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Mobile Phones

Smartphones and the technology that powers them continue to evolve at an incredible rate. Year after year, phones have continued to close the power gap that separates them with their traditional PC counterparts. Taking advantage of the latest in mobile processors, Canonical is set to release Ubuntu for Android. The OS effectively turns your phone into a full Ubuntu desktop computer when docked and connected to a monitor, meaning the day your smartphone could act as your primary computer is drawing nearer. Read More

MIT PhD student David Mellis has designed and built a fully operational mobile phone, named the DIY Cellphone, using about US$150-worth of parts. Read More

Mercedes Benz is making quite a name for itself in the Chinese market at present. Last week it won its first Formula One race for half a century, and it did so in Shanghai. Next week it shows the Style Coupé Concept at Auto China in Beijing. China has 1.3 billion inhabitants, many of whom are getting wealthy quickly. Though the penetration of cars into the Chinese population is only at the same percentage as America was at during the first World War (about 1917 at this point), China's car market is already the world's largest. Mercedes Benz is clearly targeting the growing middle class wealth with this production-ready executive coupé. Read More

Smart phones are techno wonders, and they are also energy guzzlers, which is not a problem for people living in the developed world. However, their high energy requirements has stymied the adoption of mobile internet services in developing countries where mobile internet can be a real lifeline. In Africa, for example, few people can access the internet from a wired connection but 90 percent of the population lives in areas with mobile phone network coverage. There’s one problem though. Access to the power grid in Africa is limited. Read More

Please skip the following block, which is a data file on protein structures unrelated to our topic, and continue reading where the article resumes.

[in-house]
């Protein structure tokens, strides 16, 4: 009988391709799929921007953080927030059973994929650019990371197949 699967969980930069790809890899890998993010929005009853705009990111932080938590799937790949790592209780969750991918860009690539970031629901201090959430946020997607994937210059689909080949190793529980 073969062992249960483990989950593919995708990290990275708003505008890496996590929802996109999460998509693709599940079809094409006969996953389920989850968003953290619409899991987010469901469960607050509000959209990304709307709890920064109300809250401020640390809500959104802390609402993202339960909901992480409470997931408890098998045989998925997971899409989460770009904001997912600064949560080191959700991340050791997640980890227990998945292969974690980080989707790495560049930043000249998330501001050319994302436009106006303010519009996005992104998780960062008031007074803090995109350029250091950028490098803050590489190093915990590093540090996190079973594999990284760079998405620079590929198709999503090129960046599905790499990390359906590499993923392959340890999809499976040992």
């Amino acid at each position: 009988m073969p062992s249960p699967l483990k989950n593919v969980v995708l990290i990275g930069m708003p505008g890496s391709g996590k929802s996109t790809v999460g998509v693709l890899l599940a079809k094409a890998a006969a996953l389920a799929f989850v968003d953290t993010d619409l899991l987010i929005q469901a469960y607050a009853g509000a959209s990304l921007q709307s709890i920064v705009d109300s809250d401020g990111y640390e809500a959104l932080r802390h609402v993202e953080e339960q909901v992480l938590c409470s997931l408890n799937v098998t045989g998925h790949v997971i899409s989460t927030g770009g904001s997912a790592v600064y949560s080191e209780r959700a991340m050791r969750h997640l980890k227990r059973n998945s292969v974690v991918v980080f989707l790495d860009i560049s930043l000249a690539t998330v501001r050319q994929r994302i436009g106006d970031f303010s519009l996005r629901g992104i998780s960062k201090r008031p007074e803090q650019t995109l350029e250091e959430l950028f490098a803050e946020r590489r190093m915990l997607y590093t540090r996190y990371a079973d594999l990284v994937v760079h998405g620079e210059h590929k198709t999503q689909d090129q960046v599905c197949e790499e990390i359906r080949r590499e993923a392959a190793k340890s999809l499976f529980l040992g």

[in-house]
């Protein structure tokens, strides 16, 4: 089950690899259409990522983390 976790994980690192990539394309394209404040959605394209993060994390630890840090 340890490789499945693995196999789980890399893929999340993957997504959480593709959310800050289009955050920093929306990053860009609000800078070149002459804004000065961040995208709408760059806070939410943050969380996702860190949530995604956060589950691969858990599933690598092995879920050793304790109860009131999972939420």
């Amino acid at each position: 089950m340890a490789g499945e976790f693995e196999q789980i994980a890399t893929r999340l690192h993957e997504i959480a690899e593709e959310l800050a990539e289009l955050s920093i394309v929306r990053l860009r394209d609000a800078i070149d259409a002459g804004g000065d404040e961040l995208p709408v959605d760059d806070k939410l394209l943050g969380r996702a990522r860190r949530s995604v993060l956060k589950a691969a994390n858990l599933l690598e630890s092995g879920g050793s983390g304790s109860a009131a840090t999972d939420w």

Gizmag is celebrating its 10th birthday! Over the past decade we've published over 17,000 articles, covered a huge array of events around the globe and fostered a loyal worldwide audience willing to become part of the discussion surrounding the thing that fascinates us most - new technology. To mark our 10th birthday milestone we're taking a stroll through the archives to revisit some of the biggest hits and most popular themes in our history. Read More
While there have been – and continue to be – numerous studies examining the effects of radiation from mobile phones on users, Yale School of Medicine researchers have looked at the possible effects on fetuses of mobile phone use by pregnant mothers. According to the study, mobile phone radiation exposure in the womb can affect the brain development of offspring and potentially lead to behavioral disorders such as hyperactivity. Read More
Panasonic named its two new Android handsets ELUGA, an acronym of sorts for "elegant user-oriented gateway," to symbolize the slim pair of phones that aim to combine both design and function. The electronics manufacturer introduced the ELUGA and ELUGA Power handsets this past week at the Mobile World Congress in Barcelona, extending the number of Android devices unveiled at the show from the likes of LG, Samsung, HTC, Sony, Viewsonic and Huawei, just to name a few. Read More
New research released today by the Institute of Advanced Motorists in the UK doesn't tell us much we didn't know before, but it does put it in context. The smartphone is headed for ubiquitous usage, and the wonderful real-time communications and information services it offers are making the roads considerably LESS safe due to the distraction. Due no doubt to its higher levels of engagement, social networking while driving is considerably less safe than texting, drinking to the legal limit and smoking marijuana. And yes, talking on a mobile phone with or without a hands-free is definitely not good for your health, or the health of other road users. Read More

Samsung has unveiled a new 1/3.2-inch 8-megapixel CMOS imager, the S5K3H7, which utilizes 1.4um backside illuminated (BSI) pixel technology for capturing photos in low-light situations. The sensor is designed to be used in high-end smartphones, and promises zero shutter lag, along with the ability to capture 1080p video at 30fps while using less power than the sensors that came before it. Read More

Soon, you may never have to play Russian roulette with potato salad again. Instead of just hoping that E. coli bacteria aren't present in your foods or drinks, you could instead use your mobile phone to find out for sure. That phone would have to be equipped with a bacteria-detecting scanner, which researchers from the UCLA Henry Samueli School of Engineering and Applied Science recently created - in a prototype version, for now. Read More
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